The logic of this strategy is analogous to the logic used in a form of research synthesis called best fit framework synthesis (BFFS) [ 23 – 25 ]. In that method, reviewers initially code evidence using an a priori framework they have selected. When evidence cannot be accommodated by the selected framework, reviewers then develop new themes or concepts from which they construct a new expanded framework. Both the strategy proposed and the BFFS approach to research synthesis are notable for their rigorous and transparent means to adapt a final set of concepts to the content under review.

Accounting for inconsistent terminology

An important complication affecting the abstraction process in methods overviews is that the language used by authors to describe methods-related concepts can easily vary across publications. For example, authors from different qualitative research traditions often use different terms for similar methods-related concepts. Furthermore, as we found in the sampling overview [ 18 ], there may be cases where no identifiable term, phrase, or label for a methods-related concept is used at all, and a description of it is given instead. This can make searching the text for relevant concepts based on keywords unreliable.

Principle #6:

Since accepted terms may not be used consistently to refer to methods concepts, it is necessary to rely on the definitions for concepts, rather than keywords, to identify relevant information in the publication to abstract.

Strategy #6:

An effective means to systematically identify relevant information is to develop and iteratively adjust written definitions for key concepts (corresponding to abstraction fields) that are consistent with and as inclusive of as much of the literature reviewed as possible. Reviewers then seek information that matches these definitions (rather than keywords) when scanning a publication for relevant data to abstract.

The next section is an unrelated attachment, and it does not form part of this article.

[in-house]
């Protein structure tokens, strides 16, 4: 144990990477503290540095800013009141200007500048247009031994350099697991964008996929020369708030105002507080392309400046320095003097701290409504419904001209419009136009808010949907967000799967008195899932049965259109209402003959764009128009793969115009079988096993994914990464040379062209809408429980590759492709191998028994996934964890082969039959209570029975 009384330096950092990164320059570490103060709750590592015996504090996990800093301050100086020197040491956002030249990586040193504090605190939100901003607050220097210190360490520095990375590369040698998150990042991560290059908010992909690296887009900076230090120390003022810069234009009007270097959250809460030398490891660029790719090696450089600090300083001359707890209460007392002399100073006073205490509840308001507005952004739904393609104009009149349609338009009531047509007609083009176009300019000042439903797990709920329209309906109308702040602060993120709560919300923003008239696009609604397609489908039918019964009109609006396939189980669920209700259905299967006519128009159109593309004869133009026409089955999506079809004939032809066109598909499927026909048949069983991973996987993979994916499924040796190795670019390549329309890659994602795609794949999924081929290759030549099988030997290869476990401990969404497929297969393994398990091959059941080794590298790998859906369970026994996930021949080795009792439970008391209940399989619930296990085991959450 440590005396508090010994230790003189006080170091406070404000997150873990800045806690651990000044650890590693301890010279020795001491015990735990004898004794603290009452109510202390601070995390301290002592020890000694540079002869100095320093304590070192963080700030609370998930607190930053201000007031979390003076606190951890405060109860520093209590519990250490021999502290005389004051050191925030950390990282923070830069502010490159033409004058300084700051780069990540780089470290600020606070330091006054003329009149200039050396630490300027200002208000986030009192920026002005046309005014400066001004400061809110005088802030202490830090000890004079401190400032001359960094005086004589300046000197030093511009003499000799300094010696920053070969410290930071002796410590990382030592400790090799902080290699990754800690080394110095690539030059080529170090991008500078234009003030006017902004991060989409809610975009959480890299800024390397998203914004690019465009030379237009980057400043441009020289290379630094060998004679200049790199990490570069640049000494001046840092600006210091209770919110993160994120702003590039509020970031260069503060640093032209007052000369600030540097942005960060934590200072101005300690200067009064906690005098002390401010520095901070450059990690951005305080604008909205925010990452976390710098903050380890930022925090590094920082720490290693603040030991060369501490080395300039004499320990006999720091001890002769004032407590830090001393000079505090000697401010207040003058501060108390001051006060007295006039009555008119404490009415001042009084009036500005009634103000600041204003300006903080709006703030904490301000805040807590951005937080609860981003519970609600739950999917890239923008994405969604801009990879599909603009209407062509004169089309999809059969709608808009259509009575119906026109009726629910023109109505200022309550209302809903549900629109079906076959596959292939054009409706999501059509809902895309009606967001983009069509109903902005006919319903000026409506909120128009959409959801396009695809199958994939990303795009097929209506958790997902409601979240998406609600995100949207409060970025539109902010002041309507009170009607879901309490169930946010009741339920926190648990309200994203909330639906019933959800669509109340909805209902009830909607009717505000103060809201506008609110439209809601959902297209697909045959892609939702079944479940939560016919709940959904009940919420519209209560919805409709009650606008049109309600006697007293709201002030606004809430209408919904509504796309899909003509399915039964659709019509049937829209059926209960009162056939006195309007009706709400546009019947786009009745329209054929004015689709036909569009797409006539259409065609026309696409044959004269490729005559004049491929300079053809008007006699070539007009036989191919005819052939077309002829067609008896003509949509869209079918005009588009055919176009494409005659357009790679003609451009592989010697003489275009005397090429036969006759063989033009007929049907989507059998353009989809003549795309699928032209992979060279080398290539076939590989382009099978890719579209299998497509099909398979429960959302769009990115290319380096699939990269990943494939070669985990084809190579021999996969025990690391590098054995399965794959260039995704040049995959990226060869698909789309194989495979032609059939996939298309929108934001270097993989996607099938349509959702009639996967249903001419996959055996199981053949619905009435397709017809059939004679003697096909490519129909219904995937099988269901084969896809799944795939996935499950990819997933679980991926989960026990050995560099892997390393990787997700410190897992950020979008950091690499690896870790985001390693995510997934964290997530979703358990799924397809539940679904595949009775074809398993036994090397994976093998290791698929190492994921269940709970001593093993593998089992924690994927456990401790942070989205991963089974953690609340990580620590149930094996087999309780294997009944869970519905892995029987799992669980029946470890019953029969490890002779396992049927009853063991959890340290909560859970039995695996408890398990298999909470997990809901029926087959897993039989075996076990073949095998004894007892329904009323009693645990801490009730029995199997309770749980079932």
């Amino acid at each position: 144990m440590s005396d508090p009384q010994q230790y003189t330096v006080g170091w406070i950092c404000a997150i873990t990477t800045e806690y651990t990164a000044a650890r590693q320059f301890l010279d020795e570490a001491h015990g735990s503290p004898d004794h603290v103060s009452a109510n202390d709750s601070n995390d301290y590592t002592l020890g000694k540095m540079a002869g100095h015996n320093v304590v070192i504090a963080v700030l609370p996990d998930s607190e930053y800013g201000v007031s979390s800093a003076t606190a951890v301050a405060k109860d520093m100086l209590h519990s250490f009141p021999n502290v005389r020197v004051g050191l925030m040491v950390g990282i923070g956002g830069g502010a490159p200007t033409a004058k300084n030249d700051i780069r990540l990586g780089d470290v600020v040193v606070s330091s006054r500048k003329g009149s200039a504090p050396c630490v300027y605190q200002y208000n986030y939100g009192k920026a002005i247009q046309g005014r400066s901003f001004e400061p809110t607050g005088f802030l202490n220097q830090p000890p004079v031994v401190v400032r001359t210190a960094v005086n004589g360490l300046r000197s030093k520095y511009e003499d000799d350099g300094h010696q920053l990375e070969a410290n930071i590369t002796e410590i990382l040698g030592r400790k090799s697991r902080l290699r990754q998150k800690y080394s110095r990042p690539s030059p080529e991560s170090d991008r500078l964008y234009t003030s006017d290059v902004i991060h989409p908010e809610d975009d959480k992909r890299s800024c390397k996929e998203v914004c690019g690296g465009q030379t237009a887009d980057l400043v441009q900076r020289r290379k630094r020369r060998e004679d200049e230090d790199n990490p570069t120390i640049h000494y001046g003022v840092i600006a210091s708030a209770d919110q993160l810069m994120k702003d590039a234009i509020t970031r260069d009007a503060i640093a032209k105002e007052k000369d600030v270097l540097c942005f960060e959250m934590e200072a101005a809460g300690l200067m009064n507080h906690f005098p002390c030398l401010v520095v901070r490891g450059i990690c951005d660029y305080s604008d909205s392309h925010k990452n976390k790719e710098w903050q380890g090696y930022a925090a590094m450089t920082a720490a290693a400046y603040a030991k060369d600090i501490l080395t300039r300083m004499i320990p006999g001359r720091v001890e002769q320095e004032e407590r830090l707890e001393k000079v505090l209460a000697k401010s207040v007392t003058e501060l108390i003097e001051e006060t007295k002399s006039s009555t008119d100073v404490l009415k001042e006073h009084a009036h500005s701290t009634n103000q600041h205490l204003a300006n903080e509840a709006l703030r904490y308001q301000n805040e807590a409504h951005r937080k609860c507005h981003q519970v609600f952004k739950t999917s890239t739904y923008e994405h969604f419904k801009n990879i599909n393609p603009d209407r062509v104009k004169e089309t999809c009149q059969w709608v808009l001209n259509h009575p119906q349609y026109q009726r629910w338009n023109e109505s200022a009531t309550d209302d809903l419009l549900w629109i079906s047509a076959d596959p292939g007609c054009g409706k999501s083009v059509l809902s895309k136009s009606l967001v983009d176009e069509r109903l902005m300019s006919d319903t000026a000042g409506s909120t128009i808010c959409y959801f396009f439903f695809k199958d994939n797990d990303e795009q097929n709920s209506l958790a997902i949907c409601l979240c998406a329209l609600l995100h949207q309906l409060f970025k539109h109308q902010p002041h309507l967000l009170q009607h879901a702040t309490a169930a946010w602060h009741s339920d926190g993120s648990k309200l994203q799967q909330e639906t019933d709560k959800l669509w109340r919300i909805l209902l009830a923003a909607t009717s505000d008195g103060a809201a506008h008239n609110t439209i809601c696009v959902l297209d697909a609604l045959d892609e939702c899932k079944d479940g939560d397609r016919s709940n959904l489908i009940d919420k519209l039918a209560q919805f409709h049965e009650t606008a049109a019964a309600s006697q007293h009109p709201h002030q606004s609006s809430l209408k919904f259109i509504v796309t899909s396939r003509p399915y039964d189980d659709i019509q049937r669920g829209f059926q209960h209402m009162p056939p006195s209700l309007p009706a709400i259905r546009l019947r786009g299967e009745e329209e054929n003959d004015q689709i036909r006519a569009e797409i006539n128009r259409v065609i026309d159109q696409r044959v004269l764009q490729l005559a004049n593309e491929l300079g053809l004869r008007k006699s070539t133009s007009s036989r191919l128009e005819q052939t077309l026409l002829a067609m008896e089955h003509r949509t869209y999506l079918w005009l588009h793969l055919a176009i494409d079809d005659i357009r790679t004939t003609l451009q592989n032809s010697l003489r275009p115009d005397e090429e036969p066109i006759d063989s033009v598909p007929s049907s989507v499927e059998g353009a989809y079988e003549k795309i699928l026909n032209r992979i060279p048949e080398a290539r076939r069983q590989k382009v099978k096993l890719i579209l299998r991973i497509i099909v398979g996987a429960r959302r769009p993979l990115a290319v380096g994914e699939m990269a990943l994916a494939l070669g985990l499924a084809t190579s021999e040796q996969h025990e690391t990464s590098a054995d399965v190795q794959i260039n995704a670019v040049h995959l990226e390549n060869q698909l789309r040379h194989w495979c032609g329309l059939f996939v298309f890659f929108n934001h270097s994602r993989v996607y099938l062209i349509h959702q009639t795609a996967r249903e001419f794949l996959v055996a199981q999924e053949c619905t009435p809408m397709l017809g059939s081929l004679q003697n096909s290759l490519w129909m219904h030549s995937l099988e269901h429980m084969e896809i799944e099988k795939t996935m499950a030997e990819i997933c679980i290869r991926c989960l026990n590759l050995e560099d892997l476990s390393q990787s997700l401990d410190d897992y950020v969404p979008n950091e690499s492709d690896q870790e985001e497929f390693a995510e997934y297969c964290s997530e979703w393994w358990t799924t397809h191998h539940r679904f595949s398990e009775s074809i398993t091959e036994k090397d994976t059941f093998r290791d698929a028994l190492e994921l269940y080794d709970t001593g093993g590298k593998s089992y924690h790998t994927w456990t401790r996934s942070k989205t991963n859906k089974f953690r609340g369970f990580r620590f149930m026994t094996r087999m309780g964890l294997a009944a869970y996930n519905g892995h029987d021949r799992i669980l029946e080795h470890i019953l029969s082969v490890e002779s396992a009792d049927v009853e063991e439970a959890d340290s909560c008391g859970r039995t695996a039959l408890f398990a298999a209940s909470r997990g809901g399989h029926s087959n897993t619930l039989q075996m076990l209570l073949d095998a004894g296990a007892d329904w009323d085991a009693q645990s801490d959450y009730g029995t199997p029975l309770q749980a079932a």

In the abstraction process for the sampling overview [ 18 ], we noted the several concepts of interest to the review for which abstraction by keyword was particularly problematic due to inconsistent terminology across publications: sampling , purposeful sampling , sampling strategy , and saturation (for examples, see Additional file 1 , Matrices 3a, 3b, 4). We iteratively developed definitions for these concepts by abstracting text from publications that either provided an explicit definition or from which an implicit definition could be derived, which was recorded in fields dedicated to the concept’s definition. Using a method of constant comparison, we used text from definition fields to inform and modify a centrally maintained definition of the corresponding concept to optimize its fit and inclusiveness with the literature reviewed. Table  1 shows, as an example, the final definition constructed in this way for one of the central concepts of the review, qualitative sampling .

We applied iteratively developed definitions when making decisions about what specific text to abstract for an existing field, which allowed us to abstract concept-relevant data even if no recognized keyword was used. For example, this was the case for the sampling-related concept, saturation , where the relevant text available for abstraction in one publication [ 26 ]—“to continue to collect data until nothing new was being observed or recorded, no matter how long that takes”—was not accompanied by any term or label whatsoever.